In chapter one in this series on the Story Cycle brand story strategy process, you detailed your backstory and defined your position statement: the #1 position your brand holds in the marketplace. In chapter two, you identified your top three audiences through customer personas. They are hero’s at the center of your brand story. Then in chapter three you determined what’s at stake in your brand story for both you and your customer. In chapter four you created your unique value proposition; how your brand is the most urgent and relevant option to answer disruption in the market and in the lives of your audiences.
Chapter five asks you to out the obstacles and antagonists in your brand story. We all have them. I categorize these barriers to progress – how the universe pushes back – as “villains, fog and crevasses.” It’s a more compelling way to consider what you and your brand are up against versus the straightforward Strengths, Weaknesses, Opportunities and Threats (SWOT) analysis. Plus, it makes you focus on the threats. This is where the greatest tensions are in your brand story and how you are going to overcome them.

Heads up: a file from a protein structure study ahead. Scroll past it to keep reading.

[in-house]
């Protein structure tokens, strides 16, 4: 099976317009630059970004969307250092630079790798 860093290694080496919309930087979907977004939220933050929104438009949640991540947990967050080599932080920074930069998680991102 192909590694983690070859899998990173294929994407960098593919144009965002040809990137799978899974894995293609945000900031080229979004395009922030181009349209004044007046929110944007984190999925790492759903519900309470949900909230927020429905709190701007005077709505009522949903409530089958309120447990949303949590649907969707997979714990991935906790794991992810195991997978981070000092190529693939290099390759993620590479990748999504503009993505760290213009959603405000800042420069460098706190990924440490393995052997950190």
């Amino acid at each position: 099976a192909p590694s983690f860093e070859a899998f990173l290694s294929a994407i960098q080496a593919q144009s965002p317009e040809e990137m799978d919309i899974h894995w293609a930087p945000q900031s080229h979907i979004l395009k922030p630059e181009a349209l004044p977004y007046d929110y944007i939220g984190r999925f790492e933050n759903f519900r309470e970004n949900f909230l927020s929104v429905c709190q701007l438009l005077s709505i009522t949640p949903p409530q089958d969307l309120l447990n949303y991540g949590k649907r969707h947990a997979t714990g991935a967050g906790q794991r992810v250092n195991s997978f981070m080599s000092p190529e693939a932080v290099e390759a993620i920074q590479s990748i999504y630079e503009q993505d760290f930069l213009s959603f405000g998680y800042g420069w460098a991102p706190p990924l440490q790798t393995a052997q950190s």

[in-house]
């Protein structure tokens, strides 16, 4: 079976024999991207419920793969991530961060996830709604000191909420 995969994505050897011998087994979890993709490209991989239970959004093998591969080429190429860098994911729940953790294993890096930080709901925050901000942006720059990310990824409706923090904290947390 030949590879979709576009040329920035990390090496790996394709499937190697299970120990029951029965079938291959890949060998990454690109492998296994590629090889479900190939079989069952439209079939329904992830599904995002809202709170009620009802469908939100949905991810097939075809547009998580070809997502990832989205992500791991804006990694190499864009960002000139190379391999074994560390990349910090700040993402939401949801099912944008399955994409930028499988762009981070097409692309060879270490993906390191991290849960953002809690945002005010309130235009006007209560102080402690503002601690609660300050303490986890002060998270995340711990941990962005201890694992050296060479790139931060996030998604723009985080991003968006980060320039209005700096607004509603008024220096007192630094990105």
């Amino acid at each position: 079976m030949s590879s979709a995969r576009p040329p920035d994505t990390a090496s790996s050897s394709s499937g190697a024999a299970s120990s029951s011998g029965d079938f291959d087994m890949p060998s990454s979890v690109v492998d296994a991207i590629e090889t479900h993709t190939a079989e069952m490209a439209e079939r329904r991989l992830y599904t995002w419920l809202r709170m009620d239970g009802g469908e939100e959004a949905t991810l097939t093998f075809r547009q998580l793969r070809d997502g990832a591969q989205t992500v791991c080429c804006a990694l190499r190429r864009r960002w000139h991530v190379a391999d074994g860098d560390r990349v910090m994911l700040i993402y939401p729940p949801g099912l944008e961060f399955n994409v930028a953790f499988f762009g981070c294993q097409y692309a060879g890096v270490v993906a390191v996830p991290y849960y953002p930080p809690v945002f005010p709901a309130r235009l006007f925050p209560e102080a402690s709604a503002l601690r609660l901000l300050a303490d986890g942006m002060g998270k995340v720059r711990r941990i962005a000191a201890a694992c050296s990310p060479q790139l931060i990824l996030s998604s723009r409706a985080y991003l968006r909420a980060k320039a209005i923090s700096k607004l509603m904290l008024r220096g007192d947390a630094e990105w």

Fear is your greatest foil
Villains are the competitors who are out to undercut your price, badmouth your service and steal your customers. Even abduct your employees, so to speak. Who are they and how does your unique value proposition position you in the hearts and minds of your audiences to repel your competitors’ relentless attacks?
There are the lovable villains, too. These are the people closest to you who believe they have your best interest at heart when they question your every move. Theses family and friends are simply projecting their fear on you. Then your internal Chicken Little starts chirping about what could go wrong, why and how.